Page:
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    The age of radio is presented with a collection of home receivers that is more comprehensive than any I've ever seen. Right along side are amateur radio sets, which as we all know share a common history with the earliest days of wireless communications. The collection includes numerous spark gap transmitters, early single tube designs, and a collection of more contemporary amateur radio gear from the 40's through the present. Their crown jewel is an Icom IC-7800 which is hooked up and available for visiting amateurs to operate on request. They also have a complete Collins S-Line station, and a Hallicrafters station, all setup and ready to go. The only thing missing are operators and I, for one, regret not having the time to sit down and spend some quality on-air time while I was there.

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    The above bears repeating: If you are a licensed amateur and would enjoy operating a brand new ICOM IC-7800 station then you definitely should go down to the AMRE and take the microphone (or key). The facility is staffed with a great many knowledgeable volunteers who are eager to spend time with you and your family.

    Another thing that bears pointing out is that most of the items in the collection aren't behind glass or set back behind rope lines. A large number of the exhibits are hands-on and many of the rare collectables can be gently touched without setting off any alarms. You will feel completely at home here, as a member of the fraternity of radio and electronics world, as will your whole family. The admission is just $5 for adults, which is in incredible value considering its a place where you can literally spend hours wandering through the expansive collection.

    In addition to the photos posted here, we've prepared a collection of more pictures here...

    On your next visit to the pacific northwest, be sure and make Bellingham one of your destinations. It's a must-do, bucket list destination for any radio enthusiast.

    The American Museum of Radio and Electricty is located at:

    1312 Bay Street
    Bellingham, WA 98225
    Phone: 360.738.3886
     
    Last edited by a moderator: Aug 1, 2011
  2. W7WST

    W7WST Ham Member QRZ Page

    That place looks worth a visit. Looks like I'm going to have to make a trip up that way sometime in the near future. Where did you park the "Zed" when you were in B'ham. I'll also probably take the RV when I make the trip.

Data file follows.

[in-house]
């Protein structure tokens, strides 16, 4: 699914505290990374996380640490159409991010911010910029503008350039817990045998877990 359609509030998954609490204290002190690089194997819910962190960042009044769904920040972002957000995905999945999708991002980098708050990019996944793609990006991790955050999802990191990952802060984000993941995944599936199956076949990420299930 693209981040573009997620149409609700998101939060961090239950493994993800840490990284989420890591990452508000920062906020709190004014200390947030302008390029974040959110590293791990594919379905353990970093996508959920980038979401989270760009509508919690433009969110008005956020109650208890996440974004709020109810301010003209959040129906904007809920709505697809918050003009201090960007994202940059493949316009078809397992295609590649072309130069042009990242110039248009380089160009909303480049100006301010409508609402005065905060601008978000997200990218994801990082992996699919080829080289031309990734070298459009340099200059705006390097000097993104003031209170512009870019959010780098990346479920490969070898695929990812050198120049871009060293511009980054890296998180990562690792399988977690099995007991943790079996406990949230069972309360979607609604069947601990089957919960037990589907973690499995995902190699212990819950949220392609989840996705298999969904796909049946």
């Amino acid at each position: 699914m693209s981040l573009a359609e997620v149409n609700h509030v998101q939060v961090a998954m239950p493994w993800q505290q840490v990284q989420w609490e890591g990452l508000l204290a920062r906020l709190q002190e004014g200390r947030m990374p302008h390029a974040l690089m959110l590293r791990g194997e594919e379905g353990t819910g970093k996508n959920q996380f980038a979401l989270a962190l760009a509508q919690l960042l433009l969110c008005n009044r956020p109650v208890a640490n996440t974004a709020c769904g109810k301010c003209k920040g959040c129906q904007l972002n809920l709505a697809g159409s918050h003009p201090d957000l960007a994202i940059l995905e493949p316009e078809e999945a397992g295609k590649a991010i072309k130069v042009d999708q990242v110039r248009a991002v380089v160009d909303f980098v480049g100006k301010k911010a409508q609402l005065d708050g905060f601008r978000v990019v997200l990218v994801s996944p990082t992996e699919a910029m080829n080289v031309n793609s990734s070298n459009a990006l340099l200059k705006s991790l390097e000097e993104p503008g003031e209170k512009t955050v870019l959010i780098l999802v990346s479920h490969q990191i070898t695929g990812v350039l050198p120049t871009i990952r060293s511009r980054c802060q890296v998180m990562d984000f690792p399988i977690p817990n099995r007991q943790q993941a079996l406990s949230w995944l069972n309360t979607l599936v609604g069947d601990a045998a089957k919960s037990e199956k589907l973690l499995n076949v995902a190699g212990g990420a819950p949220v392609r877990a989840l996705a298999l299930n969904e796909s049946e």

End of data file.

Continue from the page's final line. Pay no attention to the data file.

3. KO6KL

    KO6KL XML Subscriber QRZ Page

    one more great thing about the museum is the Low Power FM station KMRE-LP 102.3 FM a non-commercial, community-based
    radio station licensed to and operated by the Museum since 2005
    http://amre.us/kmre
     
  4. AA7BQ

    AA7BQ QRZ Founder Administrator Platinum Subscriber QRZ Page

    Currently the Zed is parked in Birch Bay, WA, about 20 miles to the north.

    IMG_3455.JPG
     
  5. WA7PRC

    WA7PRC Ham Member QRZ Page

    Pacific Northwest DX Convention

    Just a short 60 mile hop south in Everett will be the 2011 Pacific Northwest DX Convention (August 12-14) at the Holiday Inn. They have plenty of parking for the Zed (a not so subtle hint). [​IMG]

    Registration info is on the Western Washington DX Club website [​IMG]
     
  6. AF6LJ

    AF6LJ Ham Member QRZ Page

    That's really nice Fred, thanks for sharing.
    I maybe making a trip to Washington state in the future I will ahve to check AMRE out.
     
  7. W1YW

    W1YW Ham Member QRZ Page

    Its even got Nipper! (old timer test-comment;-))

    73
    Chip W1Yw
     
  8. W4QBQ

    W4QBQ Ham Member QRZ Page

    Good post Fred, thanks for the heads up on the museum. Will surely try to get out that way, maybe, some day!

    JIM :D
     
  9. VE6CSI

    VE6CSI Ham Member QRZ Page

    I was there in 2010 and I really enjoyed it. They have some interactive stuff you can do and even my kids thought it was a neat place to look around in. Very well worthwhile.
     
  10. K4FLH

    K4FLH Ham Member QRZ Page

    Cool! Now I have a back up place to go hang out when I come to Bellingham this fall to visit my oldest daughter and ex wife.LOL
    .